5 things lawyers need to know about AML


(Originally published on Ark Group’s Website)

With the SRA reporting last week that 44% of the firms they recently visited in an Anti-Money Laundering (AML) thematic review have been referred through to their disciplinary procedure, the level of compliance in law firms has again been called into question…

There have also been concerns expressed by the National Crime Agency that out of nearly half a million Suspicious Activity Reports (SARs) last year, only 2,660 were from the legal profession.

The legal sector has been labelled “professional enablers” for a few years now. It’s a description of my colleagues that I don’t adhere to personally, but statistics like this really don’t help.

Due diligence is key

I run a consultancy helping law firms with compliance, in particular AML. The people I meet are genuinely trying to do their best to prevent money laundering, recognising not just the importance of complying with the law, but also their responsibility for stopping organised crime and the damage it does to their communities.

However, I do sometimes hear of challenges in getting staff to understand the importance of client due diligence in law firms, and that it isn’t just a tick box. Lawyers can sometimes be concerned about their clients’ reaction when being asked to provide due diligence information, about losing the client if we require them to provide information about source of funds and source of wealth – on occasion lawyers don’t understand why they have to ask because they’ve known the client for years.

These challenges can show a lack of appreciation for the risks of money laundering or the lawyer’s key role in preventing it. Firms need to make it very clear what compliance looks like and why it is necessary, not least to protect the lawyers!

Here are the 5 things I think lawyers need to know:

1. They must do a matter-based risk assessment. The recent thematic review demonstrated a lack of matter-based risk assessments in some firms. Many firms are just starting to put these in place, and lawyers need to comply with them; the SRA will check this. They are an important tool, and should be used in all matters, even for existing clients. The lawyer should be reviewing each instruction, and in particular, whether there are any red flags for the matter. For existing clients, they should be considering whether the matter is outside the client’s usual activities, as this could be a trigger to carry out further due diligence.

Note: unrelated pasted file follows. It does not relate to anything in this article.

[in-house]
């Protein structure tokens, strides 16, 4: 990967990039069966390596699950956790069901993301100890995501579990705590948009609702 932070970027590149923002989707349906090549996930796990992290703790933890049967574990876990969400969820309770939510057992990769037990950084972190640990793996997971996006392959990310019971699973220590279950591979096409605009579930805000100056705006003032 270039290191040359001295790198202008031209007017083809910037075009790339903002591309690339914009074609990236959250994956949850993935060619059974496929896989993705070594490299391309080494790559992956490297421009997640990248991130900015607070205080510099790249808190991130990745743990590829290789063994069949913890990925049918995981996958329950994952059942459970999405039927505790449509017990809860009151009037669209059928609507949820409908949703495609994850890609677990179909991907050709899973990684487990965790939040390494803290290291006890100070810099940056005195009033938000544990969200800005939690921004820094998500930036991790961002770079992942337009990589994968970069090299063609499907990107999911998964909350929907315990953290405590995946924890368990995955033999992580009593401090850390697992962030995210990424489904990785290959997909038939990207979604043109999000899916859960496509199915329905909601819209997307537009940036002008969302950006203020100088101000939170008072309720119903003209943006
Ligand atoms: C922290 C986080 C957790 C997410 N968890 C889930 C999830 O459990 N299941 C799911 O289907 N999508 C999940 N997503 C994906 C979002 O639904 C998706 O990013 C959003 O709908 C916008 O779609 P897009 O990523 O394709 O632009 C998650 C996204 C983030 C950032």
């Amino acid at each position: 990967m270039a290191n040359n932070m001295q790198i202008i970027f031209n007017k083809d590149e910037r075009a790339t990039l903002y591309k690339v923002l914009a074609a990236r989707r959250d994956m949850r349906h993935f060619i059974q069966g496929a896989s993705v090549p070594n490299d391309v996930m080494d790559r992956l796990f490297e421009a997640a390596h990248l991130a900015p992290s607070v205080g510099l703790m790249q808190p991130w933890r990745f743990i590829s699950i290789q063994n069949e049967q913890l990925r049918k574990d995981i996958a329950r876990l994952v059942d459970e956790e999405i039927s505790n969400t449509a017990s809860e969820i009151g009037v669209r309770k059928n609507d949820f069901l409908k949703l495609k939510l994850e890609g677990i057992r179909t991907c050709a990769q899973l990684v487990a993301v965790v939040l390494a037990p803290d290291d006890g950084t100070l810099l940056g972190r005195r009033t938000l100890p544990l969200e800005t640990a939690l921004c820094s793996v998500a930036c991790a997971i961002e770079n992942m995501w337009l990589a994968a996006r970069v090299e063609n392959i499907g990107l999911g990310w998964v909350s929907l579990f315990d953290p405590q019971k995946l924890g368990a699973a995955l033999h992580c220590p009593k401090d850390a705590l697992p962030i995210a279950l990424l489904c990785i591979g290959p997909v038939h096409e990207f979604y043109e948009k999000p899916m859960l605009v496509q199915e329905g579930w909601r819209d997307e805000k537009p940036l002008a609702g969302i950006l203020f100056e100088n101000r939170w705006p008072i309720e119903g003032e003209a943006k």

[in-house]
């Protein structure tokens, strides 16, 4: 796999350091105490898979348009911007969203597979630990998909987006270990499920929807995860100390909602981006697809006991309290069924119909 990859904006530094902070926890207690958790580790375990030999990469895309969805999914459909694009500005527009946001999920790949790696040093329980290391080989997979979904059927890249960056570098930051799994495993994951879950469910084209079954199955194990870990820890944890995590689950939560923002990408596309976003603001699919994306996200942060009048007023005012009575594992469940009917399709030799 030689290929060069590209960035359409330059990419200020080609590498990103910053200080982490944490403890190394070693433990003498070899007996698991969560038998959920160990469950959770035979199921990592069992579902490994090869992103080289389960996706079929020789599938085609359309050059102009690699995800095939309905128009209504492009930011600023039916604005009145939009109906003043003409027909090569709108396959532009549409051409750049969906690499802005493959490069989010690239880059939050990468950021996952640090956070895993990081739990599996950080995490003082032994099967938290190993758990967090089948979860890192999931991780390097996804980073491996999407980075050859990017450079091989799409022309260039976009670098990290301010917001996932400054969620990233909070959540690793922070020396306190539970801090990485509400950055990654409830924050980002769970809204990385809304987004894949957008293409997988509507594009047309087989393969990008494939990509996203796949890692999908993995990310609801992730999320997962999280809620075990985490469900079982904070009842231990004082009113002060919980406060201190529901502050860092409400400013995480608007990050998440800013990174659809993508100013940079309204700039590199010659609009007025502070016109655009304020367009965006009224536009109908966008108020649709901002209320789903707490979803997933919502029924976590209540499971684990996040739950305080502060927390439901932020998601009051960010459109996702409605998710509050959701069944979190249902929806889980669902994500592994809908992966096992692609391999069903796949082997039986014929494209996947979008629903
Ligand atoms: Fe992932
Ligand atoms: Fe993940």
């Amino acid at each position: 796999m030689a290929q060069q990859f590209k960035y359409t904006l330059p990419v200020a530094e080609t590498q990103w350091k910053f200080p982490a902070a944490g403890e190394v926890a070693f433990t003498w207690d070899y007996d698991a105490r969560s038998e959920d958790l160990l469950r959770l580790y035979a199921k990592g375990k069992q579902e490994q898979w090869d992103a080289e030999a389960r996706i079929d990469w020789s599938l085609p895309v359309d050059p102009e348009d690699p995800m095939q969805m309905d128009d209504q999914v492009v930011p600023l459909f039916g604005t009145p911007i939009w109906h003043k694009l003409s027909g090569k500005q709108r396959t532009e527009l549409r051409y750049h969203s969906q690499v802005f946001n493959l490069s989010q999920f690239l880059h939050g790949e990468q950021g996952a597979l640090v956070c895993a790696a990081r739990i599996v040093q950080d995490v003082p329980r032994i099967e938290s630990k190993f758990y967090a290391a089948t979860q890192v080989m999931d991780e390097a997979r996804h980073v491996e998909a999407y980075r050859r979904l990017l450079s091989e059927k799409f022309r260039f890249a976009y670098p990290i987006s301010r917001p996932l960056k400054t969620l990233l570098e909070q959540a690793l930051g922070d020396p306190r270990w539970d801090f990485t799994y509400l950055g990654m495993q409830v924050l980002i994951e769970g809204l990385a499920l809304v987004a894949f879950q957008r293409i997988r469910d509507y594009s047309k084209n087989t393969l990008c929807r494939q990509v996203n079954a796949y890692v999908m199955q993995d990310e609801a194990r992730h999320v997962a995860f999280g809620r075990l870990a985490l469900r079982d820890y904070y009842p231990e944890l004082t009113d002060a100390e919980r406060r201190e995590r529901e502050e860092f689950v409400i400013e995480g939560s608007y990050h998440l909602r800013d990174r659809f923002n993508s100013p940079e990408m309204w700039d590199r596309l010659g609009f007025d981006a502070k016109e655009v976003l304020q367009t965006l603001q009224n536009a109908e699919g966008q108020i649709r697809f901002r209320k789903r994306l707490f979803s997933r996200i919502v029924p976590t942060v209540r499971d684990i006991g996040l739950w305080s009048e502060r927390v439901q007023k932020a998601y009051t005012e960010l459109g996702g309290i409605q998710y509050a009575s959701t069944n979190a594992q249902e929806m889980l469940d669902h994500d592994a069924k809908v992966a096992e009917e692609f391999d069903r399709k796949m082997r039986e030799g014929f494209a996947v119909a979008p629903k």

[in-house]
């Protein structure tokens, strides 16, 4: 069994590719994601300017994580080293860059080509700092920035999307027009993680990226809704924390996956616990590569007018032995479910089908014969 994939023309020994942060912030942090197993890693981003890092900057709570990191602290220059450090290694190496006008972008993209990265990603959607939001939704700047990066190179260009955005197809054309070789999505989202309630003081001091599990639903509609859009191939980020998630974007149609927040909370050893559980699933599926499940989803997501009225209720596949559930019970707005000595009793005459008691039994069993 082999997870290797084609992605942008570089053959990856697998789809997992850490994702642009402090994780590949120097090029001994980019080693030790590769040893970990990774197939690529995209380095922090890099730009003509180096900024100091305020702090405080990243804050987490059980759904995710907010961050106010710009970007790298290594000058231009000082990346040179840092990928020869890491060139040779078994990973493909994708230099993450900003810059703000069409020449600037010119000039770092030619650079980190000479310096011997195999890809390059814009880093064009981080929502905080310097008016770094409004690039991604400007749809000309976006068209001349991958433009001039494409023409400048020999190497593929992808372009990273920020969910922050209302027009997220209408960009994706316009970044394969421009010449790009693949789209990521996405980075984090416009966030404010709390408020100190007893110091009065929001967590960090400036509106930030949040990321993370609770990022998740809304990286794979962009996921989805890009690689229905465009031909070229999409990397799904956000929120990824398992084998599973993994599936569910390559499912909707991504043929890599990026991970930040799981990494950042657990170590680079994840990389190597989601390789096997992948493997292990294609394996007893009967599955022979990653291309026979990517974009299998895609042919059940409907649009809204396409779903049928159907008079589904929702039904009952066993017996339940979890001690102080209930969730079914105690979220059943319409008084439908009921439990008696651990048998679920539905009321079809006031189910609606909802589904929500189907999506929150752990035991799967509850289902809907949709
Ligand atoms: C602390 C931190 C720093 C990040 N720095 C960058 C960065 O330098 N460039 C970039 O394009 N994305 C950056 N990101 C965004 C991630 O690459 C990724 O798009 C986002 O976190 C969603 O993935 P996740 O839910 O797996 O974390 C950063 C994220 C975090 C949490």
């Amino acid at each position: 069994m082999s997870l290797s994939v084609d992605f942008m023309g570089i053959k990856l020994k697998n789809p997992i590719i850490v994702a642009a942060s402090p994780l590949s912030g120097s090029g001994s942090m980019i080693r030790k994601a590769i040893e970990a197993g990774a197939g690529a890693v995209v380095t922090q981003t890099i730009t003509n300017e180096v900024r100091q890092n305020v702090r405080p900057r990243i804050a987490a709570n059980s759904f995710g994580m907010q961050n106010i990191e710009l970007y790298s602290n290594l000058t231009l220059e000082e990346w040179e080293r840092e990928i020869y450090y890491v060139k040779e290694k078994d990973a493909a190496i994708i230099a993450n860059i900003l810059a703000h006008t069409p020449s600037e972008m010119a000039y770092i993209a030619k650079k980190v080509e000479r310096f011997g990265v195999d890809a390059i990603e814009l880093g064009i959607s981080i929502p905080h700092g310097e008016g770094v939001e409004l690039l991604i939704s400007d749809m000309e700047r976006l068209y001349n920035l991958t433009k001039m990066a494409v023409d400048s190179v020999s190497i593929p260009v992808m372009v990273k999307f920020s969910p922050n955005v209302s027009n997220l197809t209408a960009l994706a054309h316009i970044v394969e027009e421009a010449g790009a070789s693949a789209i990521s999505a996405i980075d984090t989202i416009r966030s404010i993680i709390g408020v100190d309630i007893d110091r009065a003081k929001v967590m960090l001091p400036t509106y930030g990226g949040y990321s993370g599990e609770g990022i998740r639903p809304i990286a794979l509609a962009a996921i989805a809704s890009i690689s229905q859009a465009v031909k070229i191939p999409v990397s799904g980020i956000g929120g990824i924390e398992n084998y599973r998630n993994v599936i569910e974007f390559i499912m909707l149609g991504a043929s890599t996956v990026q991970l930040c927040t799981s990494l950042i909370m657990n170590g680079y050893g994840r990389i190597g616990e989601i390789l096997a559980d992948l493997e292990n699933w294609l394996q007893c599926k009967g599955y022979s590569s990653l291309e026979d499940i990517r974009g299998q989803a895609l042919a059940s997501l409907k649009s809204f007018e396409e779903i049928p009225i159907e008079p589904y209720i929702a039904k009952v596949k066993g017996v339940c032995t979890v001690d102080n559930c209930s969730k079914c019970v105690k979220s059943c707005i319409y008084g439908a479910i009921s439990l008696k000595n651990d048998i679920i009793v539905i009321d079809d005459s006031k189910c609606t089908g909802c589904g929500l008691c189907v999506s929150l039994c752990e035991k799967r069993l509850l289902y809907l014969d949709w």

2. Knowing the client for years and being sure that they aren’t laundering money is not a reason not to do client due diligence (CDD). It is the fact that you are carrying out a transaction for the client which triggers the CDD requirement, not who they are. Firms have to consider the risk of money laundering from the services they offer, decide what measures they will put in place to prevent that (of which CDD is one) and the lawyers need to follow that process. If there is a departure from the process it needs to be recorded, as does the rationale.

3. Clients often don’t mind being asked about identity and source of funds and in fact, expect it. Staff need to be comfortable with explaining why we ask about it, and what we will do with the information.

4. All staff need to come to training even if they have had it before. Things change, the way criminals operate evolves but above all we need reminding. It is worth noting that the firm has to produce training records to the SRA should they request them.

5. There are consequences of non-compliance. Firms will need to be able to demonstrate to the regulator how they will deal with non-compliance with the firm’s policies and procedures. We should remember the COLP is under a duty to monitor breaches and report them if appropriate to the regulator and many firms state in their policies that non-compliance is a disciplinary offence.

AML measures are not just to pay lip service to legislation. Money Laundering causes real damage to our local communities, to our clients and their families, to their businesses, and we all have an important role to play in stopping it.

AML measures are not just to pay lip service to legislation. Money Laundering causes real damage to our local communities, to our clients and their families, to their businesses, and we all have an important role to play in stopping it.


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